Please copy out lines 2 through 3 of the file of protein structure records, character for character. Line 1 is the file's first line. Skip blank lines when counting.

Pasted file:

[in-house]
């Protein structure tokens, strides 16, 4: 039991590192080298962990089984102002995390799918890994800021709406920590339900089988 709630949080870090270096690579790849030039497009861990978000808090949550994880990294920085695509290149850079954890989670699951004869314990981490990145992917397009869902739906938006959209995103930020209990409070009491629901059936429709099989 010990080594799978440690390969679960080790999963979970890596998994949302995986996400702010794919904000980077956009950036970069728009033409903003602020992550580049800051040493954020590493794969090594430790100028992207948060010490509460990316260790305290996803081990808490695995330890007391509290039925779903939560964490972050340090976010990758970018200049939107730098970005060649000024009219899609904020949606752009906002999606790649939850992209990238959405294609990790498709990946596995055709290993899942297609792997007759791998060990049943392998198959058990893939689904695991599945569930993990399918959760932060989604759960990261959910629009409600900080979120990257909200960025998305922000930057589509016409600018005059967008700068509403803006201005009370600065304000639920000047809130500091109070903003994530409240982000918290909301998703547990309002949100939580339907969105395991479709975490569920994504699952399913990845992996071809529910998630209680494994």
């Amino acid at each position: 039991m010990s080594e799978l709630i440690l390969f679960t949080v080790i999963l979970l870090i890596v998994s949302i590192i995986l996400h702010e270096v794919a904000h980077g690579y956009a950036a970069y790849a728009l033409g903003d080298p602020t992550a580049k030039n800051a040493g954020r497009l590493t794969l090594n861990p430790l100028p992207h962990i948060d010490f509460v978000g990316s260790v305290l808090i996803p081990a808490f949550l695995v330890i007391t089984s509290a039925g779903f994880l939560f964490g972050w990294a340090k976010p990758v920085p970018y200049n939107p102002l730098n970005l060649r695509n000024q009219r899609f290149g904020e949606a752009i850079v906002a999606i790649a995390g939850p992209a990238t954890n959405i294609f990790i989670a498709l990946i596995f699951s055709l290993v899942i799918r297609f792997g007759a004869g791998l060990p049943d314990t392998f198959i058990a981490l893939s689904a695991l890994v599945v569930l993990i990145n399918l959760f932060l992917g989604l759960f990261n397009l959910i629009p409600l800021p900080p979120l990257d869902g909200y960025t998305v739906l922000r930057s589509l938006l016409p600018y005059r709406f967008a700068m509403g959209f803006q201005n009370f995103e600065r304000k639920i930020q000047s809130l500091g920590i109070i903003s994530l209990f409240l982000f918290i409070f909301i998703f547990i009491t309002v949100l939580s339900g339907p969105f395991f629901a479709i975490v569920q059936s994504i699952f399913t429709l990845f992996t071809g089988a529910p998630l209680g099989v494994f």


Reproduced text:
């Protein structure tokens, strides 16, 4: 039991590192080298962990089984102002995390799918890994800021709406920590339900089988 709630949080870090270096690579790849030039497009861990978000808090949550994880990294920085695509290149850079954890989670699951004869314990981490990145992917397009869902739906938006959209995103930020209990409070009491629901059936429709099989 010990080594799978440690390969679960080790999963979970890596998994949302995986996400702010794919904000980077956009950036970069728009033409903003602020992550580049800051040493954020590493794969090594430790100028992207948060010490509460990316260790305290996803081990808490695995330890007391509290039925779903939560964490972050340090976010990758970018200049939107730098970005060649000024009219899609904020949606752009906002999606790649939850992209990238959405294609990790498709990946596995055709290993899942297609792997007759791998060990049943392998198959058990893939689904695991599945569930993990399918959760932060989604759960990261959910629009409600900080979120990257909200960025998305922000930057589509016409600018005059967008700068509403803006201005009370600065304000639920000047809130500091109070903003994530409240982000918290909301998703547990309002949100939580339907969105395991479709975490569920994504699952399913990845992996071809529910998630209680494994």
């Amino acid at each position: 039991m010990s080594e799978l709630i440690l390969f679960t949080v080790i999963l979970l870090i890596v998994s949302i590192i995986l996400h702010e270096v794919a904000h980077g690579y956009a950036a970069y790849a728009l033409g903003d080298p602020t992550a580049k030039n800051a040493g954020r497009l590493t794969l090594n861990p430790l100028p992207h962990i948060d010490f509460v978000g990316s260790v305290l808090i996803p081990a808490f949550l695995v330890i007391t089984s509290a039925g779903f994880l939560f964490g972050w990294a340090k976010p990758v920085p970018y200049n939107p102002l730098n970005l060649r695509n000024q009219r899609f290149g904020e949606a752009i850079v906002a999606i790649a995390g939850p992209a990238t954890n959405i294609f990790i989670a498709l990946i596995f699951s055709l290993v899942i799918r297609f792997g007759a004869g791998l060990p049943d314990t392998f198959i058990a981490l893939s689904a695991l890994v599945v569930l993990i990145n399918l959760f932060l992917g989604l759960f990261n397009l959910i629009p409600l800021p900080p979120l990257d869902g909200y960025t998305v739906l922000r930057s589509l938006l016409p600018y005059r709406f967008a700068m509403g959209f803006q201005n009370f995103e600065r304000k639920i930020q000047s809130l500091g920590i109070i903003s994530l209990f409240l982000f918290i409070f909301i998703f547990i009491t309002v949100l939580s339900g339907p969105f395991f629901a479709i975490v569920q059936s994504i699952f399913t429709l990845f992996t071809g089988a529910p998630l209680g099989v494994f």